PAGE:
THE Ohlthaver & List Group is opposed to the environmental tax the Ministry of Finance wants to impose on the beverage industry.
The group voiced its concerns at a meeting held in Windhoek last week.
The taxes are aimed at protecting the environment and for industries to introduce environmentally friendly production processes.
The taxes include a one-off carbon emission levy and taxes on beverage cans, non-returnable plastic and glass bottles, new and second-hand cars, car tyres and non-energy-saving light bulbs.
"We are against that and the levy is also high," said Erwin Stegmann, the safety, health, environmental and quality manager at Ohlthaver & List Group.
He said the levies would not be good for the industry and the economy as a whole.
The Environmental Investment Fund (EIF), in partnership with the GIZ and the Ministry of Finance, has undertaken a study on environmental fiscal reform in Namibia.
The study is aimed at providing impetus to the ongoing process of introducing environmental levies in Namibia. The meeting was told that the taxes are strictly aimed at protecting the environment.
"We do not want to pay and the money will be used to increase the budget of the Ministry of Defence," said Gideon Shilongo, also of the Ohlthaver & List Group.
In a speech read on her behalf, the Permanent Secretary in the Ministry of Finance, Ericah Shafudah, said the taxes are aimed at encouraging industries to change their behaviour to use environmentally friendly alternatives.
Environmental taxation expert Jurge Klarer, the managing director of the Swiss-based Equilibrium Consulting who is contracted to lead the study, said environmental tax is defined as a reform of national tax system where there is a shift of the burden of transition from conventional taxes, for example on labour to environmentally damaging activities such as resource use and pollution.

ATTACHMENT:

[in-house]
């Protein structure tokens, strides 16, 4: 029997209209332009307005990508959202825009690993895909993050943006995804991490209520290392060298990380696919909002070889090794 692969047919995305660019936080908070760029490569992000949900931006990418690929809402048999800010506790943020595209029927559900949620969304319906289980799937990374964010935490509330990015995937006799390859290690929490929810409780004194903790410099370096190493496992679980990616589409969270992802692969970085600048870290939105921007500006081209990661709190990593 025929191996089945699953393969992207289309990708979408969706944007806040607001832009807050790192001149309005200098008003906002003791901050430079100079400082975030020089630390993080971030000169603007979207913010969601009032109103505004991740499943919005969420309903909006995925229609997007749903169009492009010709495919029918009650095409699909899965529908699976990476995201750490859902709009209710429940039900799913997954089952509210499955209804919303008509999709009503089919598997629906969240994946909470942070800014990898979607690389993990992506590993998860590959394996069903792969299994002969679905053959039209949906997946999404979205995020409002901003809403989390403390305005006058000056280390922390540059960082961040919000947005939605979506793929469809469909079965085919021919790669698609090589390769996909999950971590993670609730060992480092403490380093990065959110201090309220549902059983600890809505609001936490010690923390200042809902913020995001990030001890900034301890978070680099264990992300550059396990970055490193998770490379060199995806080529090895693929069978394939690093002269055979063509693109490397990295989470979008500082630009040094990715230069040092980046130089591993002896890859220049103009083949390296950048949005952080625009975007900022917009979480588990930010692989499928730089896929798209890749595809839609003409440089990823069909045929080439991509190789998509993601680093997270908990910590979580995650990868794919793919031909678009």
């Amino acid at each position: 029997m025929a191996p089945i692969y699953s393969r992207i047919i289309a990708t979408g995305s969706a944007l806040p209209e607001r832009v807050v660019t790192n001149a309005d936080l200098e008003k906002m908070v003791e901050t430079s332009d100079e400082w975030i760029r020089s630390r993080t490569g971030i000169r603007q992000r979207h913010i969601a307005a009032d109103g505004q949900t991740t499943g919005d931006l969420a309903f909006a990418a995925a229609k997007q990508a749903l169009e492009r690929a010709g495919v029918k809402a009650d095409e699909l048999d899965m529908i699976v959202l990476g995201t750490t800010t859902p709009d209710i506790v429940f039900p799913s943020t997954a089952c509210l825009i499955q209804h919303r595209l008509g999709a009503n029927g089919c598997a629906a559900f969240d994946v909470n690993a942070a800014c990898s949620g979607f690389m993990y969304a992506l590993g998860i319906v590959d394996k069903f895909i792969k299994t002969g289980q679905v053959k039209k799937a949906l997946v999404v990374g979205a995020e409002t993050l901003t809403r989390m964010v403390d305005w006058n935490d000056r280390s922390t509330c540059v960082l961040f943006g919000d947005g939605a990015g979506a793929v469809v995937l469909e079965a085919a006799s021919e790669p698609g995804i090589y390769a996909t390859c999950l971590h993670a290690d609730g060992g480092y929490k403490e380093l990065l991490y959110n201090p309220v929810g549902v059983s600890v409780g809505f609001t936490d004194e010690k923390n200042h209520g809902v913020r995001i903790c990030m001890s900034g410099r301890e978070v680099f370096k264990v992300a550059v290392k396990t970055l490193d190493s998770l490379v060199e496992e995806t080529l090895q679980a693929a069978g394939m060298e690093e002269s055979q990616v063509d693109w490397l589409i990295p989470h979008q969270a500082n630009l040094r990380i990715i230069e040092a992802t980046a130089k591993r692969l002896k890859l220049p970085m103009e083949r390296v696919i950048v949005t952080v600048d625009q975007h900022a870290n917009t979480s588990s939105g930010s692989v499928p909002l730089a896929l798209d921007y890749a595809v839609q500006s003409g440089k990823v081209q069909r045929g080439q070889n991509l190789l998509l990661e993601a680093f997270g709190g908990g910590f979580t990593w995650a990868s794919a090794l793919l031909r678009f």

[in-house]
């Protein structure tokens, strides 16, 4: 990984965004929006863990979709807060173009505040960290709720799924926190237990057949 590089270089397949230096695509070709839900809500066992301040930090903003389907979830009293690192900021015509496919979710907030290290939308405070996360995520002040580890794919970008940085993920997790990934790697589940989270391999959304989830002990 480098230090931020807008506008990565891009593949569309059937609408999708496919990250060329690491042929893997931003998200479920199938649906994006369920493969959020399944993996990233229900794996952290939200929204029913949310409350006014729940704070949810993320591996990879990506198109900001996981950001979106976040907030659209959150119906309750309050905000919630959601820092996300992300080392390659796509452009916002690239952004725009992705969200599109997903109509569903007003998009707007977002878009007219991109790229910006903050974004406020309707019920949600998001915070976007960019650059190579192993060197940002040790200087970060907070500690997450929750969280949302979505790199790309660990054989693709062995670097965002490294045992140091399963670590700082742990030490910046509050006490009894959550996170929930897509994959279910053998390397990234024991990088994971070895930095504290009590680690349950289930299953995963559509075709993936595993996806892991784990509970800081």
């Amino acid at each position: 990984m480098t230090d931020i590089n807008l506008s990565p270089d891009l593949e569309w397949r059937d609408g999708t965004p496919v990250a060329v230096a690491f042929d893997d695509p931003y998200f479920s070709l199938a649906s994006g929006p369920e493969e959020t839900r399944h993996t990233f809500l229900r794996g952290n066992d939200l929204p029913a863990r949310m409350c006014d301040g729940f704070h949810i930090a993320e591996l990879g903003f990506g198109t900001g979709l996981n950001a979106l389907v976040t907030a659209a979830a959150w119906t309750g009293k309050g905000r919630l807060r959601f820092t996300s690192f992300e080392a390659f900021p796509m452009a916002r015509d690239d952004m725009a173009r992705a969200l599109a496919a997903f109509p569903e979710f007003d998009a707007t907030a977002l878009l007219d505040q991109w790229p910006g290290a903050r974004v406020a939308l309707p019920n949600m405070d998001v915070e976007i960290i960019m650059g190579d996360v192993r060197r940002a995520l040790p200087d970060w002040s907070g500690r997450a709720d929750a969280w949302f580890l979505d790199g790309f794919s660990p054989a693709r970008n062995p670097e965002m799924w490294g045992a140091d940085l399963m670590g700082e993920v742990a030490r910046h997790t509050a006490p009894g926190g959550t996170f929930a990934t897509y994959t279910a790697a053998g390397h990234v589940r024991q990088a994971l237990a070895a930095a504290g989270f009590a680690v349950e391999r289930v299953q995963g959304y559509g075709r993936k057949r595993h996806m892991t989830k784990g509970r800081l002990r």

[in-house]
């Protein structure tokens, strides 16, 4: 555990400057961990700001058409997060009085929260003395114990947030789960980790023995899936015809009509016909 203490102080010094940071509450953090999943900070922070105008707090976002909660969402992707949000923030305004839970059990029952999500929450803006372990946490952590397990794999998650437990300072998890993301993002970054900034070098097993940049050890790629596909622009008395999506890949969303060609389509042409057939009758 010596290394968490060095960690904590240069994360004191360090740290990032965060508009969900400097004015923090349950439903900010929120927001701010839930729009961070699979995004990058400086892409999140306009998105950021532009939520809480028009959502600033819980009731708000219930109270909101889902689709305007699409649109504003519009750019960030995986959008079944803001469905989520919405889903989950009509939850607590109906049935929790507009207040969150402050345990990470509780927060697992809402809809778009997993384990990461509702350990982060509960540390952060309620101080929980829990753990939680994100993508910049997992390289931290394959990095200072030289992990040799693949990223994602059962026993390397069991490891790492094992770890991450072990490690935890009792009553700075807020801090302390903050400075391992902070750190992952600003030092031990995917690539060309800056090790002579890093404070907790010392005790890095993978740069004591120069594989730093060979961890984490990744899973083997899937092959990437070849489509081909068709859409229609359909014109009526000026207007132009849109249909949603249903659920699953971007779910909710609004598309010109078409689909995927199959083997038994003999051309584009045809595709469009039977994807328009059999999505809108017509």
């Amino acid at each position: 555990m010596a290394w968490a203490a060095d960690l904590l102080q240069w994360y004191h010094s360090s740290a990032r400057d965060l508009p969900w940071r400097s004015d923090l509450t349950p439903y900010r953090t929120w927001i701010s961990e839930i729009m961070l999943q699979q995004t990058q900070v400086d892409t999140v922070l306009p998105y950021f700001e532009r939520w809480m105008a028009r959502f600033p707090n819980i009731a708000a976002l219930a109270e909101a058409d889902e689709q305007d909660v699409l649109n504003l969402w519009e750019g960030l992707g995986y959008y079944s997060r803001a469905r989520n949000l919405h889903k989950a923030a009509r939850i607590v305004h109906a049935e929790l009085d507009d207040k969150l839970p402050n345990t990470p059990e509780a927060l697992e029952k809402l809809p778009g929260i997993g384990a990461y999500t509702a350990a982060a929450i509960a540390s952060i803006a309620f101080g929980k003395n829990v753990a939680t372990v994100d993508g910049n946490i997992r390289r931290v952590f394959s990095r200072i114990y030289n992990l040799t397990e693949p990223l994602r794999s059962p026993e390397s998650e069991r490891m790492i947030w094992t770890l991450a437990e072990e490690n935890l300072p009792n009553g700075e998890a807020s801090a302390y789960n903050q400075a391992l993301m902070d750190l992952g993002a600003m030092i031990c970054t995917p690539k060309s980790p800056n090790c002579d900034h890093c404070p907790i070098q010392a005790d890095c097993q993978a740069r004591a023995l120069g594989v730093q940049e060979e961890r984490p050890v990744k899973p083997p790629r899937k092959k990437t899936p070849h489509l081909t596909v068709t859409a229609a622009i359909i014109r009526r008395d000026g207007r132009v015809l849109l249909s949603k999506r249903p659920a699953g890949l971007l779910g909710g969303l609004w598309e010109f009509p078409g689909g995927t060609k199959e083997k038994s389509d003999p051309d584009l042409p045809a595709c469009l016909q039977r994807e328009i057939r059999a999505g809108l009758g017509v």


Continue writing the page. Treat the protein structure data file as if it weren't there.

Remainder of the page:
"Environmental fiscal reform is a broader approach which focuses not just on shifting taxes and tax burden, but also on introducing green subsidies or reforming economically motivated subsidies," he said.
Namibia's Environmental Commissioner, Teofilus Nghitila, said there are three reasons why Namibia wants to introduce environmental taxes.
One is that the Namibian economy is natural resource based and the environment as the country's backbone of the economy is very fragile.
"Secondly, Namibia is the driest country in Sub-Saharan Africa and thus our resources should be managed sustainably to support lives and sustain our economic growth aspiration as embedded in our Vision 2030. Thirdly and most importantly, the effects of climate change in Namibia are understood to have the greatest impact as compared to other countries in Sub-Saharan Africa," said Nghitila.
He said Namibia, therefore, can no longer wait for the international community or those who are responsible for aggravating these impacts to provide resources. Nghitila said environmental fiscal reforms can raise revenues for poverty alleviation and pro-poor investment, contribute to deficit reduction, shift the tax burden away from labour and income tax, create jobs, stimulate innovation, incentivise change to renewable energy and enhance energy efficiency.
The tax rates on the identified products will be set out in the Government Gazette and will take into consideration the ability to pay to avoid placing undue burden on consumers as well as to incentivise recycling, utilisation of better alternatives and adoption of better environmental management methods.
"For the rest of other items under consideration, we have allowed for the undertaking of a study to assess the impacts of the proposed taxes. The results of this study are expected in February 2013," said Shafudah.
The Ministry of Finance, through its Customs and Excise Directorate, will be responsible for the collection of the taxes in line with the centralisation of the revenue approach and duty as source regime. Shafudah said the collection will help strengthen the government's capacity to fund environmental programmes and other national development programmes.
Absalom Shigwedha is a freelance environmental journalist.